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Photographer: Damion Reid
Doing the Best I Can: Fatherhood in the Inner City by Kathryn Edin and Timothy J. Nelson
Across the political spectrum, unwed fatherhood is denounced as one of the leading social problems of today. Doing the Best I Can is a strikingly rich, paradigm-shifting look at fatherhood among inner-city men often dismissed as “deadbeat dads.” Kathryn Edin and Timothy J. Nelson examine how couples in challenging straits come together and get pregnant so quickly—without planning. The authors chronicle the high hopes for forging lasting family bonds that pregnancy inspires, and pinpoint the fatal flaws that often lead to the relationship’s demise. They offer keen insight into a radical redefinition of family life where the father-child bond is central and parental ties are peripheral.
Drawing on years of fieldwork, Doing the Best I Can shows how mammoth economic and cultural changes have transformed the meaning of fatherhood among the urban poor. Intimate interviews with more than 100 fathers make real the significant obstacles faced by low-income men at every step in the familial process: from the difficulties of romantic relationships, to decision-making dilemmas at conception, to the often celebratory moment of birth, and finally to the hardships that accompany the early years of the child’s life, and beyond. [book link]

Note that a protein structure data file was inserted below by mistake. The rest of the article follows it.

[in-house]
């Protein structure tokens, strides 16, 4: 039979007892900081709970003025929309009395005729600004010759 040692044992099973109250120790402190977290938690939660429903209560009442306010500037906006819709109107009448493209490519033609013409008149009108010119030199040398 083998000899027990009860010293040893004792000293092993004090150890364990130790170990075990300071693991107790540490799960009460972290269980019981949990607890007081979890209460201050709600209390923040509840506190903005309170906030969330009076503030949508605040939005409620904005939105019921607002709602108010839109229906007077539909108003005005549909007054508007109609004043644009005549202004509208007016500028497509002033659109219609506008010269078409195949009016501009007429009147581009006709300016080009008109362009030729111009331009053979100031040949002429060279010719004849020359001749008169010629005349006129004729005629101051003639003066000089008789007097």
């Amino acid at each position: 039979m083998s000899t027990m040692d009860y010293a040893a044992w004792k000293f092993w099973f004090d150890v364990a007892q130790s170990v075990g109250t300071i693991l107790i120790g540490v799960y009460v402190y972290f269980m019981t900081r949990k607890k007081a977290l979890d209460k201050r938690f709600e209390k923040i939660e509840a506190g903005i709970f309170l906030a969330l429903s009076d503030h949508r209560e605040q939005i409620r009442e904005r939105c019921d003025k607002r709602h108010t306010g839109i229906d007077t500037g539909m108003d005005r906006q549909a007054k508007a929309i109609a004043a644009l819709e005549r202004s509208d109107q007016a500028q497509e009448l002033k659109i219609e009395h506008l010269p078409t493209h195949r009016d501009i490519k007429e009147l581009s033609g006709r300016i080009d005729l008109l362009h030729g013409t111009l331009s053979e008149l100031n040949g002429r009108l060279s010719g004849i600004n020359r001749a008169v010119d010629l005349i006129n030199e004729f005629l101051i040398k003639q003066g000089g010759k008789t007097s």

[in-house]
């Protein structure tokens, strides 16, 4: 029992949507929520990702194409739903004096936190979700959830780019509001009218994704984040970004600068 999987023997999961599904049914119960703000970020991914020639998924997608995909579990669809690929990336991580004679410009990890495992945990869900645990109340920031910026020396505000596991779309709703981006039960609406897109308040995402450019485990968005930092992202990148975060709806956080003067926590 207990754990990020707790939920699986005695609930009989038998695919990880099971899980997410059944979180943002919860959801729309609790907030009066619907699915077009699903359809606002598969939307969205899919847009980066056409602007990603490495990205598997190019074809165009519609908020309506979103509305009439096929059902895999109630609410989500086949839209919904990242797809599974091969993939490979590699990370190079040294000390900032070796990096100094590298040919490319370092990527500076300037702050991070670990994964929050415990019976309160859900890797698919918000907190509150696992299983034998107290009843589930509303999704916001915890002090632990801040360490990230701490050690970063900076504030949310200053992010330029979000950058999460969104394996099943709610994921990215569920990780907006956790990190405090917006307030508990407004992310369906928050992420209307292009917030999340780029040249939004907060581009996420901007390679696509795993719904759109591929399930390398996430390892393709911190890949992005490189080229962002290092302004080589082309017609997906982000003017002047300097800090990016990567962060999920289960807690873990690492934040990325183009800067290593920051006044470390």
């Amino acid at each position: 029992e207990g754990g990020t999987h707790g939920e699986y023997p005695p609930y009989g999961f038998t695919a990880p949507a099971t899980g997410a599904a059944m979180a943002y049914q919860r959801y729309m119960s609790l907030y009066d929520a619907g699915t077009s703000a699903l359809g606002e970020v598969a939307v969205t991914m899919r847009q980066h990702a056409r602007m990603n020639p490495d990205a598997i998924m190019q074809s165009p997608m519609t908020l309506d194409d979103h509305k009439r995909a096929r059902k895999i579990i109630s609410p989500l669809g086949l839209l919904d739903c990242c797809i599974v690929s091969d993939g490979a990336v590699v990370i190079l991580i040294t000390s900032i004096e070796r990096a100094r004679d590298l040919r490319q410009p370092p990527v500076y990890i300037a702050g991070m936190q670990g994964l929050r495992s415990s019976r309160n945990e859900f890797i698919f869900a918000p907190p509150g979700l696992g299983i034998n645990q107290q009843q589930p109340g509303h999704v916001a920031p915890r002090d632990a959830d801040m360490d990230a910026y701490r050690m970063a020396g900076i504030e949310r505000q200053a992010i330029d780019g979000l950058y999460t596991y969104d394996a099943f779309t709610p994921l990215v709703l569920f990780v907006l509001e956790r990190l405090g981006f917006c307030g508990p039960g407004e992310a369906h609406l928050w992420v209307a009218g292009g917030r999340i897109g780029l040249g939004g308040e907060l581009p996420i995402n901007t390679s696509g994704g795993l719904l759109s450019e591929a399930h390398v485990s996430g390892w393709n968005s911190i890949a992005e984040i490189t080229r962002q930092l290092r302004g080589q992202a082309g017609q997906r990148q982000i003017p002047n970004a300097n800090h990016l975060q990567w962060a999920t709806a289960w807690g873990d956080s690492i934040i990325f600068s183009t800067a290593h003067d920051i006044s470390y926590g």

An African Princess Who Stood Unafraid Among Nazis
Her autobiography is a one-of-a-kind perspective of an educated, empowered, world-traveling daughter of a royal family, which no one wanted to publish until now.
By Jenee Desmond-Harris
Between 1939 and 1946, Fatima Massaquoi penned one of the earliest known autobiographies by an African woman. But few outside of Liberian circles were aware of it until this week, when Palgrave McMillian published The Autobiography of an African Princess, edited by two historians and the author’s daughter.
The book follows Massaquoi, born the daughter of the King of Gallinas of Southern Sierra Leone in 1904, to Liberia, Nazi Germany and the segregated American South, where she wrote her memoirs while enrolled at Tennessee’s Fisk University.
She died in 1978, and her story could have died with her. [Continue reading complete article at The Root.]